Sometimes there are phrases we hear in the gospel that may cause us to wonder what they mean. Perhaps the phrase we heard today, “dishonest wealth”, is such a phrase. What is it?
Remember that this gospel follows immediately upon hearing about the man who took a dishonest solution and wound up being praised. He demonstrated a type of cleverness that caused him to receive a reward.
Mammon is an interesting word. It is not simply money, although we often interpret that way. In the Semetic sense it could be seen as the treasure upon which people trust. It also came to describe a sense of wealth. Today mammon might suggest a lifestyle, or a way of life.
In sections of the Gospel when we hear about mammon, it is usually seen as a term of greed or wealth. We are told that it is not possible to serve God and mammon. In other words, our life has to be oriented by serving God, and if it is, it is not possible to at the same time have our lives oriented by the wealth and and a certain lifestyle, which takes over our lives.
It becomes more interesting when we consider the descriptor that we should make friends with “dishonest” wealth. I might suggest here that Jesus is trying to convince the disciples that they should use the type of cleverness that the steward used in the gospel we heard yesterday. But it is using this cleverness in a way that bears fruit in the spiritual life. We cannot serve both God and mammon because we cannot make both primary.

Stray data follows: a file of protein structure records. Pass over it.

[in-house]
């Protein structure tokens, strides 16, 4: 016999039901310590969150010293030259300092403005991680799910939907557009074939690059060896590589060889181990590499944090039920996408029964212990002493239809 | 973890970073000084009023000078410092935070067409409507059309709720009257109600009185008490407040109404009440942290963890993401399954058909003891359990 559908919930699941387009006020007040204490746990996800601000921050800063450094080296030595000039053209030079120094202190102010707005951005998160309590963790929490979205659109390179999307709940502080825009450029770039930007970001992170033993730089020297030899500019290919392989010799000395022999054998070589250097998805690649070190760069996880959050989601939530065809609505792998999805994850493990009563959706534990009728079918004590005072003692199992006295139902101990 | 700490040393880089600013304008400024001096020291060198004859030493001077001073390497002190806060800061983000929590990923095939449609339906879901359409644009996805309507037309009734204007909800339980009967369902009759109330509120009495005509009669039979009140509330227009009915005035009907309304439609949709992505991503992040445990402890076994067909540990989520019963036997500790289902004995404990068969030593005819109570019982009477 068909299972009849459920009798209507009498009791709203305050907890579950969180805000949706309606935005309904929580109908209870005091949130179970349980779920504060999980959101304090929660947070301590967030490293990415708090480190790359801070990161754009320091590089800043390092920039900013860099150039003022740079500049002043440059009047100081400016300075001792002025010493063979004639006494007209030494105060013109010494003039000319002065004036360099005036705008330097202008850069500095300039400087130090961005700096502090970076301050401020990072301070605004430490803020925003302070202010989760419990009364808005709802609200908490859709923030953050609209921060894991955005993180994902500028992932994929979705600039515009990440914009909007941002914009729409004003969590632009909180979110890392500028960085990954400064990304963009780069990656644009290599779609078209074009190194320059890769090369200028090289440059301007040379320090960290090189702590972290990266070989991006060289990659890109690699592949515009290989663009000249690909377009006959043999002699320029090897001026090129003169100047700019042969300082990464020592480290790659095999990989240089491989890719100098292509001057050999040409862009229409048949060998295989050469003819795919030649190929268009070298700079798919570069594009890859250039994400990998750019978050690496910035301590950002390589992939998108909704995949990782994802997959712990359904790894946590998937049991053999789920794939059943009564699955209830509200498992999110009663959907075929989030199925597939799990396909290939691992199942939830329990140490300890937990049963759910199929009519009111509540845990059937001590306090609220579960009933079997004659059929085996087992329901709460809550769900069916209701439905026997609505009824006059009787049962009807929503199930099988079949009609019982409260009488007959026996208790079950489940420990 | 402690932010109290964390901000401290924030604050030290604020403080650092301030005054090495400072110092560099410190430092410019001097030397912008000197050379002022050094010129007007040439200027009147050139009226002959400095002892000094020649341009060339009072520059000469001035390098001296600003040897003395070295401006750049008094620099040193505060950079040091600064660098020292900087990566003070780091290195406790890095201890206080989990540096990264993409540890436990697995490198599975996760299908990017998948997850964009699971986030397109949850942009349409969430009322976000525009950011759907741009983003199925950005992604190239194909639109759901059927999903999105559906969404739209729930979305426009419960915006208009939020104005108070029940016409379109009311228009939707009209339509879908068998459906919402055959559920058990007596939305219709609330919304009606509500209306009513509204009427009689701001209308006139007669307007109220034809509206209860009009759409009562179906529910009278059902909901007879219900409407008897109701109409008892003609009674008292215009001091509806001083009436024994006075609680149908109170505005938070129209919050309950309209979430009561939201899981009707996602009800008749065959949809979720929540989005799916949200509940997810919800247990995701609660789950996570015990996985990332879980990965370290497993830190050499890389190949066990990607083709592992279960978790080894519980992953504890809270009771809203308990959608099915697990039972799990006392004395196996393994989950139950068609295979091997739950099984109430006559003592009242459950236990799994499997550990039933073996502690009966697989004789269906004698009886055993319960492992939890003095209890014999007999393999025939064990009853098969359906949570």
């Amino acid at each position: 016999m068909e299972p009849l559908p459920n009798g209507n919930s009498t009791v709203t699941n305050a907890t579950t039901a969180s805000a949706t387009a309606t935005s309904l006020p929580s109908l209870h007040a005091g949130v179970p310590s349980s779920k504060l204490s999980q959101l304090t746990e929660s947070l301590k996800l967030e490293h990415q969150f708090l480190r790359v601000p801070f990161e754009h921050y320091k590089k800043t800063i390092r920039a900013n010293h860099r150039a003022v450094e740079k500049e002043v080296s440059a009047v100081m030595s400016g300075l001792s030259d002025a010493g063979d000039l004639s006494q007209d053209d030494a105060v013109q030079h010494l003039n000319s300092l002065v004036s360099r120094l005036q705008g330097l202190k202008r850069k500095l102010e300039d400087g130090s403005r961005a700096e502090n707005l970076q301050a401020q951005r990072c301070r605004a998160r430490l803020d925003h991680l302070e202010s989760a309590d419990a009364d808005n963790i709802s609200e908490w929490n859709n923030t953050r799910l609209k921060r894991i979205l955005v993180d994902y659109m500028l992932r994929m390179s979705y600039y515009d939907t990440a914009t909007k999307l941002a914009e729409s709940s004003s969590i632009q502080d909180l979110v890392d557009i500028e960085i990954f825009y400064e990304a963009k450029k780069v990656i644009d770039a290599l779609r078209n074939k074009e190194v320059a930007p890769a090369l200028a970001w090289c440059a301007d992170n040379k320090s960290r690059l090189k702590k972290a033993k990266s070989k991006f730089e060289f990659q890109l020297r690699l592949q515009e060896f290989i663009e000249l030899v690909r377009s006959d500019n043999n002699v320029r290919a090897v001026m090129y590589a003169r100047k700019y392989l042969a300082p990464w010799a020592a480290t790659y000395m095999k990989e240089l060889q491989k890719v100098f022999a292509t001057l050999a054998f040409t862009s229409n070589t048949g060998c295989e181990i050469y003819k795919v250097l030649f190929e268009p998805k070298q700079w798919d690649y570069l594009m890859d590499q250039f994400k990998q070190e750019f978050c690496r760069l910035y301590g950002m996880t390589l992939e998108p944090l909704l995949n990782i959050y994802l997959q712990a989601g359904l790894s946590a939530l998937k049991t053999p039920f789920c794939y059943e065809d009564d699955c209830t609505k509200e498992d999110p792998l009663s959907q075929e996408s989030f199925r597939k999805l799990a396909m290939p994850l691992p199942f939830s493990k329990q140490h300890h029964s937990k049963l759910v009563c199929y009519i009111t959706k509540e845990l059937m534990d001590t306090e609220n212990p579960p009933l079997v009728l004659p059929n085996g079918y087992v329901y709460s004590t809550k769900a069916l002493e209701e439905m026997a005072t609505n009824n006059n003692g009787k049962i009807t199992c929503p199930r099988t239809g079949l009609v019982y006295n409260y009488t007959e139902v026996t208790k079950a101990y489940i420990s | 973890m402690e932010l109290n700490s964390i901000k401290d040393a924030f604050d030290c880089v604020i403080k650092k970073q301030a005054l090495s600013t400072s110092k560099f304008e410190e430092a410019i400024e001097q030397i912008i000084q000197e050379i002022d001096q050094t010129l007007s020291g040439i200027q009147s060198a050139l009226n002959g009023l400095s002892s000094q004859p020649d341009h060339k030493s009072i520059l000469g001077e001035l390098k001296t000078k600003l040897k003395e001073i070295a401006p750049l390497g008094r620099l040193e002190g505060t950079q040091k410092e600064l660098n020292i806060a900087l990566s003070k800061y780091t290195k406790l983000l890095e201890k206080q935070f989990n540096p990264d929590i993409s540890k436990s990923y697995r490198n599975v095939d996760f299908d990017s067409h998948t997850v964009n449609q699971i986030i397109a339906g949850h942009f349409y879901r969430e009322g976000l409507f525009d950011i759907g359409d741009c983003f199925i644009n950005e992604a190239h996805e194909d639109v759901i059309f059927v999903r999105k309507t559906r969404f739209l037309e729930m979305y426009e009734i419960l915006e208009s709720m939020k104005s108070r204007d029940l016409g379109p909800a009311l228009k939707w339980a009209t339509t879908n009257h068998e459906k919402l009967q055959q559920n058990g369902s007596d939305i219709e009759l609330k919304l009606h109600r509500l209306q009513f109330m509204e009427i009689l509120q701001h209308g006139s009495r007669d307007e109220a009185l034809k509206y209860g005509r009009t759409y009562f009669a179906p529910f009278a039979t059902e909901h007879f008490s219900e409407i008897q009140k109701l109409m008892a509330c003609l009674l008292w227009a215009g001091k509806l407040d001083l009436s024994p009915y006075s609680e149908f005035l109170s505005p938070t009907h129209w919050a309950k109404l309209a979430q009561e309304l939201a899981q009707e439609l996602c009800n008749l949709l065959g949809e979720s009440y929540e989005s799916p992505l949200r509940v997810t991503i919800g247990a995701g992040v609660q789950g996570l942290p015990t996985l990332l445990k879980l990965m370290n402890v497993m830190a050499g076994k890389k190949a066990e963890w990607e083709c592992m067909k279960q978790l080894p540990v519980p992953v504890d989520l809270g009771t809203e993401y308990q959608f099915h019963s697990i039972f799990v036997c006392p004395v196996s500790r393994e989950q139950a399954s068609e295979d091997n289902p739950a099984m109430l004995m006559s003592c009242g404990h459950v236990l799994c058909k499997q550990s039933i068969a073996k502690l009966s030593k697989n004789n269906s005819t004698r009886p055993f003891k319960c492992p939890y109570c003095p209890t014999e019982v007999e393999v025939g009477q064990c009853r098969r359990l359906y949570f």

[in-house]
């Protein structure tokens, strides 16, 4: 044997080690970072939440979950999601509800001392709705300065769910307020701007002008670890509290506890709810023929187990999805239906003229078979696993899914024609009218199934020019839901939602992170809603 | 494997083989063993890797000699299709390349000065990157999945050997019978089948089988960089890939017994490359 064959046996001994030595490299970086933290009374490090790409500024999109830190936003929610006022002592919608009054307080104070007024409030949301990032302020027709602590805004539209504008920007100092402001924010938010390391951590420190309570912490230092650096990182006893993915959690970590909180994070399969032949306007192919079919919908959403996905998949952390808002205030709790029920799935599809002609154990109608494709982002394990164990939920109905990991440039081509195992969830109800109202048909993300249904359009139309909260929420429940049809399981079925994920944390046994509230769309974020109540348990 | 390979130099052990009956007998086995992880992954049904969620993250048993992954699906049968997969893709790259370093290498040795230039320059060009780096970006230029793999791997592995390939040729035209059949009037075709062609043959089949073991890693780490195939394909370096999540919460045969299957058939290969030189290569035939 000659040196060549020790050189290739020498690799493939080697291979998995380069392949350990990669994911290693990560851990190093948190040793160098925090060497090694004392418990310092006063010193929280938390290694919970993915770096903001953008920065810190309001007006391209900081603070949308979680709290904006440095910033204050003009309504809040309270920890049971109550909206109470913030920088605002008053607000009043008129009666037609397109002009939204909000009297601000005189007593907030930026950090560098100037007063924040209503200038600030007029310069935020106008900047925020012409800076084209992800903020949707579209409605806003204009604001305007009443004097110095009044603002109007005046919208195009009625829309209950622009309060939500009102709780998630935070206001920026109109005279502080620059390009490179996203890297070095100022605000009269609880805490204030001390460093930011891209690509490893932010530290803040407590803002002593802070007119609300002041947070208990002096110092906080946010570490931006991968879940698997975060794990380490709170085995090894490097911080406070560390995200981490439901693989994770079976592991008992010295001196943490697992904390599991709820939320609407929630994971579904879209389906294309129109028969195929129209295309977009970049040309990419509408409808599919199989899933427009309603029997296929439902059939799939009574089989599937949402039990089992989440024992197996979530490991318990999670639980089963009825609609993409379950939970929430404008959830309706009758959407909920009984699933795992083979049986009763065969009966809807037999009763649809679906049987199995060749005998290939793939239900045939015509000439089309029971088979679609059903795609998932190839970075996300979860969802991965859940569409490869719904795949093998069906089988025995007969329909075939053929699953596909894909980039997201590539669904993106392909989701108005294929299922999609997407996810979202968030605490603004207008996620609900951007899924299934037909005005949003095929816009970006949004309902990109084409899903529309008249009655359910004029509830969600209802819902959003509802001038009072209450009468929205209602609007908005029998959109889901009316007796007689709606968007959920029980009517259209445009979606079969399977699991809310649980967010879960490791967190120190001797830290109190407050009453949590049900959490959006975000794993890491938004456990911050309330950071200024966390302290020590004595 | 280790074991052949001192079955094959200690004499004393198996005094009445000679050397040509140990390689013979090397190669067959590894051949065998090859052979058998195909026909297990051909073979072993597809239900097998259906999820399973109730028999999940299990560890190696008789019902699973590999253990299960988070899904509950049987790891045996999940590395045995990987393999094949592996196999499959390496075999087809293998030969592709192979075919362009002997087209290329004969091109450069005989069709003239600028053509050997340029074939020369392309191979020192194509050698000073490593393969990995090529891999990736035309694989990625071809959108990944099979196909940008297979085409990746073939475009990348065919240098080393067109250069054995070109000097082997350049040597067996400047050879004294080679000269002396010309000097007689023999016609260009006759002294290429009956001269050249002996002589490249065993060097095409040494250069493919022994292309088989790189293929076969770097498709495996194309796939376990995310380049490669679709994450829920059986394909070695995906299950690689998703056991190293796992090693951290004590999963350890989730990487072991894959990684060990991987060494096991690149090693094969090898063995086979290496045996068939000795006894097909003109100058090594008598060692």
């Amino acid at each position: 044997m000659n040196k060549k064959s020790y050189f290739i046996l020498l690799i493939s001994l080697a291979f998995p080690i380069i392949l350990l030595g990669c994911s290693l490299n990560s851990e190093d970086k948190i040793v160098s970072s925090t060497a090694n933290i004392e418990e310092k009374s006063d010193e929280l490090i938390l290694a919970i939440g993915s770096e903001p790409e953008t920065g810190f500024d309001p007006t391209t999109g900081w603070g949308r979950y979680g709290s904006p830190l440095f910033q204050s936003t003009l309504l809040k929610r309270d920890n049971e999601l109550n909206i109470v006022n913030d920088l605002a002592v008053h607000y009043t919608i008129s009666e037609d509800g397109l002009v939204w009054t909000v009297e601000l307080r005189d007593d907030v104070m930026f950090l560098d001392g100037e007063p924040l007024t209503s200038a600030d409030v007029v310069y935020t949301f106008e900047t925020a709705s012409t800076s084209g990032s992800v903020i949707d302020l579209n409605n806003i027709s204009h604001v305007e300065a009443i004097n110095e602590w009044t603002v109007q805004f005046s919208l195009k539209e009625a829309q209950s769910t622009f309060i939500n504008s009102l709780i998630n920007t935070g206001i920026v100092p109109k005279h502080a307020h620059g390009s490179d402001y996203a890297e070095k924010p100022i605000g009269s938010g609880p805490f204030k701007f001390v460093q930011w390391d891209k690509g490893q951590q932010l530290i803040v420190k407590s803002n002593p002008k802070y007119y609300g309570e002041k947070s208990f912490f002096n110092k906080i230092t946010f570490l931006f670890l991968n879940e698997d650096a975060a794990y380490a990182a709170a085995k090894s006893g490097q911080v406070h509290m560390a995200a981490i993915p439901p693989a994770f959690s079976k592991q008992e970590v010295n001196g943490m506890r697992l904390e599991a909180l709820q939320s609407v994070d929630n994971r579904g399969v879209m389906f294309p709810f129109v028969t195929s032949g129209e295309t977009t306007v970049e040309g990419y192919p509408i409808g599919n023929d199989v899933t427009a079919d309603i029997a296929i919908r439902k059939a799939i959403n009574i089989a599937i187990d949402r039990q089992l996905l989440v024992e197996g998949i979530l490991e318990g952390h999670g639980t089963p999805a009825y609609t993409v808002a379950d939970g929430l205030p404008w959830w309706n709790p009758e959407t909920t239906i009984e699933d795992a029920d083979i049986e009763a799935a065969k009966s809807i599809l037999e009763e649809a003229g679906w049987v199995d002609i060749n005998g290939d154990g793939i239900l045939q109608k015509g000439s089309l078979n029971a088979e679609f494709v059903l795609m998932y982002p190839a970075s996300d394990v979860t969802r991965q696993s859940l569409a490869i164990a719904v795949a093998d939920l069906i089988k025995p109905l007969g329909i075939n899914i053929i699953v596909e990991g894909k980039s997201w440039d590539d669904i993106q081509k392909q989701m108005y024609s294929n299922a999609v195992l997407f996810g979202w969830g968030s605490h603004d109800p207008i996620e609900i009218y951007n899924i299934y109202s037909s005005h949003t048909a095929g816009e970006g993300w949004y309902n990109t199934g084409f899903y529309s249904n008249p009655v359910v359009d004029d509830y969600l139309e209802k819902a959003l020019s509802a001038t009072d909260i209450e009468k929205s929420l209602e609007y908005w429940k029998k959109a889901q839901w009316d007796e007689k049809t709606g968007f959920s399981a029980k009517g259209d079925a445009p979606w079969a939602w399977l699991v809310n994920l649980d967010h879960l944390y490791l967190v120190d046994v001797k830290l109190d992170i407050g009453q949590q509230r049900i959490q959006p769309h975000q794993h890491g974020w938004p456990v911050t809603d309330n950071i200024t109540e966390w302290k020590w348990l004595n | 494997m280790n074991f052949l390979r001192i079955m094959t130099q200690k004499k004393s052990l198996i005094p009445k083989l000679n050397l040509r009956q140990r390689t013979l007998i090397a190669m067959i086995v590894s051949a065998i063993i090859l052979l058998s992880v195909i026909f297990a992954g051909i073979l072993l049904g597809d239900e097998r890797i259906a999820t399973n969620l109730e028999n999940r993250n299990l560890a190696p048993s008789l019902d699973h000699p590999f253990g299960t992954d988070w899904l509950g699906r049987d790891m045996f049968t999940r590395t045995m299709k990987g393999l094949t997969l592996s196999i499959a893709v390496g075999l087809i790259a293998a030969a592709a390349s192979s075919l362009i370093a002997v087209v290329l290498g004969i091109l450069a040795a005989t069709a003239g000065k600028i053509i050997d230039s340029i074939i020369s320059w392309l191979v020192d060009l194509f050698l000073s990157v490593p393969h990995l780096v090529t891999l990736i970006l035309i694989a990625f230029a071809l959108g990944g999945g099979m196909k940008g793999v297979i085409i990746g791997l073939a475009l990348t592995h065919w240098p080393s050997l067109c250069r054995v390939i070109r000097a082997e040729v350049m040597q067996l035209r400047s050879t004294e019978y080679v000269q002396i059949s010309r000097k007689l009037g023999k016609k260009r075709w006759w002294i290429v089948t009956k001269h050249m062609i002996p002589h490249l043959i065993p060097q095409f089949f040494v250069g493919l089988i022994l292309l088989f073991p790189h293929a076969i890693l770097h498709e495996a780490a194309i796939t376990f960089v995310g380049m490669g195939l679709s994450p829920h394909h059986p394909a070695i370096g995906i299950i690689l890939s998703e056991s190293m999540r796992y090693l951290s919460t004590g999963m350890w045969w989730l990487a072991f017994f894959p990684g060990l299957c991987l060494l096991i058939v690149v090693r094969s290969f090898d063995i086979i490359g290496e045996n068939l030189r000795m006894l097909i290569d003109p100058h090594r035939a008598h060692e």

But it is possible to be clever in helping people to come to view their relationship with God as primary, and to interpret every decision through the eyes of faith. So, making friends with dishonest wealth does not mean acquiring such wealth in dishonest ways, but rather to use them to invite others into a relationship with God.
When our world is dominitated by mammon, there are moments when we do not even realize it. In that sense, we cannot even be trusted with this type of wealth. And if we are so blind as to be unable to see the ways in which we are controlled by mammon, we are not able to treat as a treasure the eternal things that God gives to us.
Today’s readings remind us that we have a need to be self-relfective, always seeking to find the indwelling presence of Jesus that helps us to know what is truly valuable and worthwhile.